Steamboat Springs City officials have decided to step away from their scuffle with residents of the Riverside neighborhood in western Steamboat concerning a small piece of city-owned property.
About 0.5 acres of the 4-acre parcel have been voluntarily mowed and maintained for years by the residents, who use the area as a community park. The dispute arose June 9, when the Steamboat Springs Police Department ticketed Riverside resident Dave Epstein for mowing down willow shrubs on the 4-acre parcel with a heavy-duty bush mower. The willows were growing in an arc from the Yampa River into an area that residents say they have maintained for decades.
In addition to ticketing Epstein, the city reviewed the entire mowed area and recommended it be reduced in size. The city also removed a salvaged bench installed by Epstein near the river because it didn't meet the city's design standards and management practices.
After further review of the situation, and a contentious meeting with neighborhood residents Aug. 26, the city's Parks and Recreation Commission has settled on a return to the status quo.
"Parks and Recreation Commission, based on the public meeting and all the input, has supported allowing the neighborhood, if they're interested, to keep following the pattern they have been mowing," Parks, Open Space and Recreational Services Director Chris Wilson said.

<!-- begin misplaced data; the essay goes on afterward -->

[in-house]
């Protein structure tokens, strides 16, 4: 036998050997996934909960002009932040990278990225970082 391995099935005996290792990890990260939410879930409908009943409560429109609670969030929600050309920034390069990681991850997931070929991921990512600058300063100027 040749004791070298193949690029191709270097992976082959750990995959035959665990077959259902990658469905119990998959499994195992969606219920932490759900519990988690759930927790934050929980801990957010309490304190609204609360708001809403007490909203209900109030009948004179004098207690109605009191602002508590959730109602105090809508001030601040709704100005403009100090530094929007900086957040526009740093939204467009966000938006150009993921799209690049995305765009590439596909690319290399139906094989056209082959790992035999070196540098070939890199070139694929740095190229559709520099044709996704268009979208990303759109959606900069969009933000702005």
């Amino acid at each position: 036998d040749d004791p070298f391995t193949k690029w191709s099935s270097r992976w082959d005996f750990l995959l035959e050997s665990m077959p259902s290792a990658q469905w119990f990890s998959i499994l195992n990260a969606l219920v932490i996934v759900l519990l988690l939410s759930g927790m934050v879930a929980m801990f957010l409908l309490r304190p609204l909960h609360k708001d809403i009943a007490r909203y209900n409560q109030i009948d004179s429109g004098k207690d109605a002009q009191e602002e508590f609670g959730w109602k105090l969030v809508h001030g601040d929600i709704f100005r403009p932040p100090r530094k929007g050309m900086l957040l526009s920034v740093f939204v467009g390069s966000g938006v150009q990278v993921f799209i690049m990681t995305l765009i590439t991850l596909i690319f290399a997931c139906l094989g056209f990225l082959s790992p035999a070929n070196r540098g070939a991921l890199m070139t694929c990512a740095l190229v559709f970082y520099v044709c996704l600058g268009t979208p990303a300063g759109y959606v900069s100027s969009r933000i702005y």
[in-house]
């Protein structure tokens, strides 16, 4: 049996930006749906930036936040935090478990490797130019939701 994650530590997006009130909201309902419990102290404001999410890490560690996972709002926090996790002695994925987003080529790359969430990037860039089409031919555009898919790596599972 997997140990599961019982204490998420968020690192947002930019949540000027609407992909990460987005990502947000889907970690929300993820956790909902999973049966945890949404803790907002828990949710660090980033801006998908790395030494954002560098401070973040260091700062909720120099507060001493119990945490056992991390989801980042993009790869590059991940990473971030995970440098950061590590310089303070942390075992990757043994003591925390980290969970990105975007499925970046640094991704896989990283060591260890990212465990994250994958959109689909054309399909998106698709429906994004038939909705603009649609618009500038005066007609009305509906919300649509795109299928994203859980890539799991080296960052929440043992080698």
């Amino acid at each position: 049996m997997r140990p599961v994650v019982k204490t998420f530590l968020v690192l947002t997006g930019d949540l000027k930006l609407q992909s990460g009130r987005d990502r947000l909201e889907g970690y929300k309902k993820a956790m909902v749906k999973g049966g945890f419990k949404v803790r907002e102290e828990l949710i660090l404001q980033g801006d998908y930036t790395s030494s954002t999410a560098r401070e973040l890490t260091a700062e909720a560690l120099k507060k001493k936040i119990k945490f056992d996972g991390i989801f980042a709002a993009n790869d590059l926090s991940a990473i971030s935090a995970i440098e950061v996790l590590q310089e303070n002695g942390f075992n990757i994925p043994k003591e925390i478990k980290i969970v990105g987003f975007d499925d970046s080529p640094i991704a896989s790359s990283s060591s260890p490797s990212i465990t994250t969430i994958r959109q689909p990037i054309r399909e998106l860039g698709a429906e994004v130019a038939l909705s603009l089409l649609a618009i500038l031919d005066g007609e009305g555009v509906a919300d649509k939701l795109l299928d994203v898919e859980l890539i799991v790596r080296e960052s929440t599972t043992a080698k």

Riverside resident Marty Boomgarden, who said he has mowed the field voluntarily for about 28 years, has been offered a permit to mow the area.
"I am continuing to mow, as I have in the past," Boomgarden said. "Everything has been resolved. We will go back to what we were doing."
Additionally, City Manager Jon Roberts said he has made a recommendation to the city's prosecutor that Epstein's citation be dropped, which he expects to occur at Epstein's next scheduled municipal court appearance.
"I think the Parks and Recreation Commission working with the community was the appropriate way," Roberts said.
City officials said they have a responsibility to look after the property and were trying to reach a compromise that satisfied neighborhood residents, was consistent with city policies and community plans, and protected the Yampa River.
The city previously proposed a compromise that would have allowed Riverside residents to continue mowing 0.4 acres of the property. The compromise excluded the area Epstein was ticketed for mowing, where willows encroach in an arc into the rectangular field. It also would have further shrunk the field by not allowing mowing within 25 feet of the river's high-water mark. The residents rejected the proposal.
Five Riverside residents bought the land to protect it from development and deeded the 4-acre property to the city in 1990. The deed states that the land conveyance to the city is valid only if it "remains predominantly in a natural, scenic and open condition without any construction of improvements thereon (except for streambank stabilization projects)."